All titles in New Historical Perspectives are published in print (hard- and paperback) and as Open Access (OA) from first publication, with no fees charged to the author or the author’s institution. Monograph authors receive a workshop with invited specialists to discuss their work before its final submission, and guidance from members of the NHP’s academic editorial board who also oversee a careful peer-review process.

Find out more about the New Historical Perspectives book series, including how to make a proposal, here.

 

New Members and Fellows – July 2019

At its meeting in July 2019 RHS Council elected 45 Fellows, 15 Members, and 20 Postgraduate Members, a total of 80 in all. These new members were formally welcomed to the Society at Professor Penny Roberts’ RHS Lecture on Friday 20 September 2019.

We are pleased to report that over half of the new Fellows elected were women, and that equal numbers of men and women were elected to the Membership and Postgraduate Membership. In terms of geographical distribution, our new members come from around the UK, as well as Australia, Belgium, Hong Kong, Italy, Japan and the USA. While the majority of the new Fellows hold academic appointments at universities, specializing in a very wide range of fields, this is by no means the case for all. Fellows elected on this occasion include archivists, educational and heritage consultants, and the director of a policy centre. This diversity of interests, reflects the Society’s aim of recognising the vital contribution to historical scholarship made by those in other professions.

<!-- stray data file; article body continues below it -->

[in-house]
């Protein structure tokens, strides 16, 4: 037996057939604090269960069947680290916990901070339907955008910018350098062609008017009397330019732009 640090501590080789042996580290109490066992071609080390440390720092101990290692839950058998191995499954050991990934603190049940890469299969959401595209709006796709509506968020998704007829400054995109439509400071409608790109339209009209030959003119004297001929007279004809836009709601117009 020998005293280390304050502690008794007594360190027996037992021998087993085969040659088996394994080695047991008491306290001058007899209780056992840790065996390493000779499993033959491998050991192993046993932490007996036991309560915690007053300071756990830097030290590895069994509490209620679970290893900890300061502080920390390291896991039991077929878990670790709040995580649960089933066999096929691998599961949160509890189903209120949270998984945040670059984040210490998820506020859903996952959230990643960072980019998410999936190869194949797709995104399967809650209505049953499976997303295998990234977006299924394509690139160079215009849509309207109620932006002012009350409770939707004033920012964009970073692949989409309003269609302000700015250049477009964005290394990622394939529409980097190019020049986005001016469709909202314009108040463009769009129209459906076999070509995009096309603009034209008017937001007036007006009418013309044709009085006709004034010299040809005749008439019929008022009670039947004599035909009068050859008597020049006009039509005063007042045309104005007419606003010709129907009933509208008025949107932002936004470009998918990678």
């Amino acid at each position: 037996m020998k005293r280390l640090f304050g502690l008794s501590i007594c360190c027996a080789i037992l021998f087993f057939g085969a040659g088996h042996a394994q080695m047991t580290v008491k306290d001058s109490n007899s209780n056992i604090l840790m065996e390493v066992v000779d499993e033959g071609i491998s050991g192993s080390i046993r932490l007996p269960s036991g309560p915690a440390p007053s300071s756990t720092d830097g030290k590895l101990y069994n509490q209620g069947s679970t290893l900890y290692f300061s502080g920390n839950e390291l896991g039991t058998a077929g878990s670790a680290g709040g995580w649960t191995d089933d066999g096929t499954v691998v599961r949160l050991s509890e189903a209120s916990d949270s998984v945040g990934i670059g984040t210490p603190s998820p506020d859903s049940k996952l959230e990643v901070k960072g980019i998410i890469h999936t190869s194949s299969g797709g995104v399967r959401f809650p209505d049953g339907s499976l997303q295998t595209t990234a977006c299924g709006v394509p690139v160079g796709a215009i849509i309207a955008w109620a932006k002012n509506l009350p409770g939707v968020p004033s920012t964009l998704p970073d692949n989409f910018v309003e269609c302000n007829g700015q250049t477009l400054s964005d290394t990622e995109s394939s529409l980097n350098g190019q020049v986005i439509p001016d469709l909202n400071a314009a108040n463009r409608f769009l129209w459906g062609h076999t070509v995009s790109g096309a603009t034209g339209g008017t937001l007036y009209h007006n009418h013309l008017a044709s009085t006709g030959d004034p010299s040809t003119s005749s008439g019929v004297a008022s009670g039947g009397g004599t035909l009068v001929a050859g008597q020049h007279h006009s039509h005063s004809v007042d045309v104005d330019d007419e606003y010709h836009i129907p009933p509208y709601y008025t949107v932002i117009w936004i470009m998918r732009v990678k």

The new Members also have a wide variety of historical interests. All those newly elected to the Fellowship, Membership and Postgraduate Membership bring a valuable range of expertise and experience that will enrich the Society and help it to fulfil its objective of representing the diverse body of scholars engaged in historical scholarship.

Our next deadline for Society Fellowship and Membership is 7 October. Additional information can be found here.

Fellowship

Gemma Allen
Dayna Barnes
Tobias Becker
Matthew Bingham
Luke Blaxill
Hilary Carey
Jeng-Guo Chen
Rebekah Clements
Pamela Clemit
Guillemette Crouzet
Judith Curthoys
Johanna Dale
Jennifer Davey
Coleman Dennehy
Karey Draper
Hugo Drochon
Katherine East
Margaret Ezell
Anna Greenwood
Ryan Hanley
Katherine Harloe
Catherine Hindson
Natasha Hodgson
Tom Hulme
David Jordan
Louise Kettle
Miles Larmer
Grace Lees-Maffei
Victoria Leonard
Michael Maddison
Kirsten McKenzie
Dwayne Menezes
Emily Michelson
Cai Parry-Jones
Stephen Sandford
Sally Sheard
John Slight
Diana Spencer